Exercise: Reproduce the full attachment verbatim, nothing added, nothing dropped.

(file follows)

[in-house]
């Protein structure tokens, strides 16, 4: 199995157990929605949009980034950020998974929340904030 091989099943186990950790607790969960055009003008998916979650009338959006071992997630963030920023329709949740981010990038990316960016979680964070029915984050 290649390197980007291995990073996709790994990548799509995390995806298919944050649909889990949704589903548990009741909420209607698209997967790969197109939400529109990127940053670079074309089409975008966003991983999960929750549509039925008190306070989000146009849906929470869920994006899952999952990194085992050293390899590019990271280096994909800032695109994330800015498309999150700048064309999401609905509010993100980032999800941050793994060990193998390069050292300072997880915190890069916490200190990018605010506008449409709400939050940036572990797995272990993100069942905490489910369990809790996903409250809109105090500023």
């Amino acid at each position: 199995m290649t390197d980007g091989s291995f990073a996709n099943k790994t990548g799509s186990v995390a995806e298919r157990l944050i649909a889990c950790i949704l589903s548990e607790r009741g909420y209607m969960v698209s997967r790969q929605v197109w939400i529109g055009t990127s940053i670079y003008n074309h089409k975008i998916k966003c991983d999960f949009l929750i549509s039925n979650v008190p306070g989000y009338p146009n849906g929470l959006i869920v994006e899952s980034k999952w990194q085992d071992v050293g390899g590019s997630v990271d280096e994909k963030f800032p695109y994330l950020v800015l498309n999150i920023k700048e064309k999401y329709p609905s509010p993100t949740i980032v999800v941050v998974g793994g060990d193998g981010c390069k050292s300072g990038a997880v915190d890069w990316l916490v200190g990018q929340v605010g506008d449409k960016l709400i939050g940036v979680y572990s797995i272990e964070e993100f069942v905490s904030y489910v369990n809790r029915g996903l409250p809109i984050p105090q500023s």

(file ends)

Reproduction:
[in-house]
């Protein structure tokens, strides 16, 4: 199995157990929605949009980034950020998974929340904030 091989099943186990950790607790969960055009003008998916979650009338959006071992997630963030920023329709949740981010990038990316960016979680964070029915984050 290649390197980007291995990073996709790994990548799509995390995806298919944050649909889990949704589903548990009741909420209607698209997967790969197109939400529109990127940053670079074309089409975008966003991983999960929750549509039925008190306070989000146009849906929470869920994006899952999952990194085992050293390899590019990271280096994909800032695109994330800015498309999150700048064309999401609905509010993100980032999800941050793994060990193998390069050292300072997880915190890069916490200190990018605010506008449409709400939050940036572990797995272990993100069942905490489910369990809790996903409250809109105090500023």
């Amino acid at each position: 199995m290649t390197d980007g091989s291995f990073a996709n099943k790994t990548g799509s186990v995390a995806e298919r157990l944050i649909a889990c950790i949704l589903s548990e607790r009741g909420y209607m969960v698209s997967r790969q929605v197109w939400i529109g055009t990127s940053i670079y003008n074309h089409k975008i998916k966003c991983d999960f949009l929750i549509s039925n979650v008190p306070g989000y009338p146009n849906g929470l959006i869920v994006e899952s980034k999952w990194q085992d071992v050293g390899g590019s997630v990271d280096e994909k963030f800032p695109y994330l950020v800015l498309n999150i920023k700048e064309k999401y329709p609905s509010p993100t949740i980032v999800v941050v998974g793994g060990d193998g981010c390069k050292s300072g990038a997880v915190d890069w990316l916490v200190g990018q929340v605010g506008d449409k960016l709400i939050g940036v979680y572990s797995i272990e964070e993100f069942v905490s904030y489910v369990n809790r029915g996903l409250p809109i984050p105090q500023s």